Mergers and acquisitions (M&A) activity in the Middle East has shrunk significantly in the first nine months of 2009, with just $13.3bn worth of deals being completed. The total value of deals for the whole of 2008 was $64.3bn.
The number of deals has also dropped dramatically, with 234 deals completed so far in 2009, down from 463 in 2008, according to research from Abu Dhabi-based asset manager Gulf Capital.
M&A bankers in the Middle East say the financial crisis has damaged the ability of potential buyers to raise finance, while would-be sellers are reluctant to revalue their companies in the light of the global financial crisis.
The average transaction size has fallen from $305m in 2007 when the market peaked, to $114m so far in 2009.
“The M&A window is shut for the time being,” says Karim el-Solh, chief executive officer of Gulf Capital, speaking on the sidelines of MEED’s M&A Conference 2009. “Very few banks are willing to finance buyouts at the moment.”
Aside from the difficulties faced by buyers in raising finance, the Middle East M&A market faces other significant obstacles. One problem is that potential buyers find it difficult to obtain accurate financial information about companies. Another problem, particular to the UAE, is the confusion over drawing up legally enforceable contracts.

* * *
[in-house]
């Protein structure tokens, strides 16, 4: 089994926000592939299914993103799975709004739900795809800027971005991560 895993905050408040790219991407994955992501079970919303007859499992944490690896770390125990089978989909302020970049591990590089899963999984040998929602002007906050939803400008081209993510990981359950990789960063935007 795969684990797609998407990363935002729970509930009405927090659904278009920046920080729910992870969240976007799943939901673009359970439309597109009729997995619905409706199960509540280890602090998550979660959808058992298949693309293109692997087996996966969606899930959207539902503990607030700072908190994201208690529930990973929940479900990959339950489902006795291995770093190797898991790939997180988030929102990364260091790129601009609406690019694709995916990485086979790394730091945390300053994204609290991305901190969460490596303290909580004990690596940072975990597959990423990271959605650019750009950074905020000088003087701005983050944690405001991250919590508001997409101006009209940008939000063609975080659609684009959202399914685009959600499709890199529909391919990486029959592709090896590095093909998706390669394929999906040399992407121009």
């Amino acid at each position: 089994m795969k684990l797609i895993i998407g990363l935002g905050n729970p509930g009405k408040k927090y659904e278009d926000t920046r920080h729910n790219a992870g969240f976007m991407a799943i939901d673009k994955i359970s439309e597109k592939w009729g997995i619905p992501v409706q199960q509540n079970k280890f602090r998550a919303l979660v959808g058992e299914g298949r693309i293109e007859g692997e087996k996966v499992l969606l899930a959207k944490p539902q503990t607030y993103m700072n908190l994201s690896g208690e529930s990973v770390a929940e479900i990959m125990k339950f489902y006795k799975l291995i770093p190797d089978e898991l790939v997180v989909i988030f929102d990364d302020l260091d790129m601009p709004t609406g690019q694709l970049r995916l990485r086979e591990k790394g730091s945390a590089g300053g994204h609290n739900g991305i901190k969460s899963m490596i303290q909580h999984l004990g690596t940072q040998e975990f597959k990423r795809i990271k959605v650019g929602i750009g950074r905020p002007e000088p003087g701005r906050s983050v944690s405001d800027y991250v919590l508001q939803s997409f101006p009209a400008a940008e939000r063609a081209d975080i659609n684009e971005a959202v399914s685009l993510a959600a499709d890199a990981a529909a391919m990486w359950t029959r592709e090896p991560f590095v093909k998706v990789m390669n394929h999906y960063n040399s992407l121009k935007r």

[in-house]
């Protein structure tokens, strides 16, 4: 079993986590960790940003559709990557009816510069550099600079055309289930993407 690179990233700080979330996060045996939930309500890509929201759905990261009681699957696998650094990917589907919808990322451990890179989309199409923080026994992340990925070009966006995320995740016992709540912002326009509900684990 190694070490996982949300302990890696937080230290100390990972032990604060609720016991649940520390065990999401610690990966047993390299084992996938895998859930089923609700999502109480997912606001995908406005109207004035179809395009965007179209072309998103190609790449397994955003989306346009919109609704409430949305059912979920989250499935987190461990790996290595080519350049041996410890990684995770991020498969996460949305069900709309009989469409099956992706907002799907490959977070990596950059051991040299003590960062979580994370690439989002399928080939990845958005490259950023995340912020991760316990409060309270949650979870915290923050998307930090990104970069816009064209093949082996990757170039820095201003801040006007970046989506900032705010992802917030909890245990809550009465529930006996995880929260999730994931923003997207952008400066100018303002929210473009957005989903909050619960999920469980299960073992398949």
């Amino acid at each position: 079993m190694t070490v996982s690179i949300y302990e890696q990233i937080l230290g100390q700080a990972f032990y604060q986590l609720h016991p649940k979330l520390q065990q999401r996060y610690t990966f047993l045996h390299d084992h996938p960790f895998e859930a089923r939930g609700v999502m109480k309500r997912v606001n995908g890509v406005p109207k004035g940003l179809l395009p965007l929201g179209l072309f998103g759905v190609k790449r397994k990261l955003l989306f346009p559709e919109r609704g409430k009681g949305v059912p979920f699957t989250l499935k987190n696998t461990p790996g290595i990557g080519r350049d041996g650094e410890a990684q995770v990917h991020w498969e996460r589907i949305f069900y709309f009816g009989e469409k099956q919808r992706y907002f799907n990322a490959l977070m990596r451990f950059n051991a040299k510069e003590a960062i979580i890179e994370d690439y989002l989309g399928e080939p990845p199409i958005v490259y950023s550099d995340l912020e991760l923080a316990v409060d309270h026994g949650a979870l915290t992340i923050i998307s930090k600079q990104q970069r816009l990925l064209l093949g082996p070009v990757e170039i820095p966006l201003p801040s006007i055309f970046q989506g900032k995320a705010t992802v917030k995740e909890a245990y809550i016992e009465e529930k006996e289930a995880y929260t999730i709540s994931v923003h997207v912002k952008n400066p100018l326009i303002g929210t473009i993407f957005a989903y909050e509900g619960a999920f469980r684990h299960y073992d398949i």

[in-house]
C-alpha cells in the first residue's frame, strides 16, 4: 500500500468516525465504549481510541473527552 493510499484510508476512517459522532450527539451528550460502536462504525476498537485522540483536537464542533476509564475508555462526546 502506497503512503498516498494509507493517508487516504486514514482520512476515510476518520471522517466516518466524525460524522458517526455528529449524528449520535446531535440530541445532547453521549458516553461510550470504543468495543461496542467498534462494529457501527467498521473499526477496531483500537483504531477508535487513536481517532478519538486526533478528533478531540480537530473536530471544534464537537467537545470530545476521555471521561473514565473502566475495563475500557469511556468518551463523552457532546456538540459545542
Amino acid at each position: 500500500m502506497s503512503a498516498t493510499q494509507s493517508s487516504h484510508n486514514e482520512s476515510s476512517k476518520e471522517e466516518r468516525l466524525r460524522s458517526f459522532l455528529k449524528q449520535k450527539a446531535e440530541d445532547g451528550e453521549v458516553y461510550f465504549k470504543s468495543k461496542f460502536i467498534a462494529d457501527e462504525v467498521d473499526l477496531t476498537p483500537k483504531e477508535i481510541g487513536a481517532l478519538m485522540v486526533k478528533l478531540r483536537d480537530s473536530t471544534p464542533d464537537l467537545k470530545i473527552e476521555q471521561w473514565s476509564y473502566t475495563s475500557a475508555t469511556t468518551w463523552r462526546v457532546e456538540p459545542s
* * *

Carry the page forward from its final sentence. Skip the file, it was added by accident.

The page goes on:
“When buying companies, what you see is not always necessarily what you get,” says Abdalla Elbiary, managing director of Egyptian private equity firm Citadel Capital.
Citadel says the Middle East’s private equity funds have a total of $11bn to invest, but Elbiary says they will continue to be cautious. “In the past, it was fairly easy to get investors to commit to a new transaction,” he says. “Now, they will only put their money down for the best deals.”
In 2010, says Elbiary, the funds will focus their investments on the telecoms, financial services, healthcare and education sectors.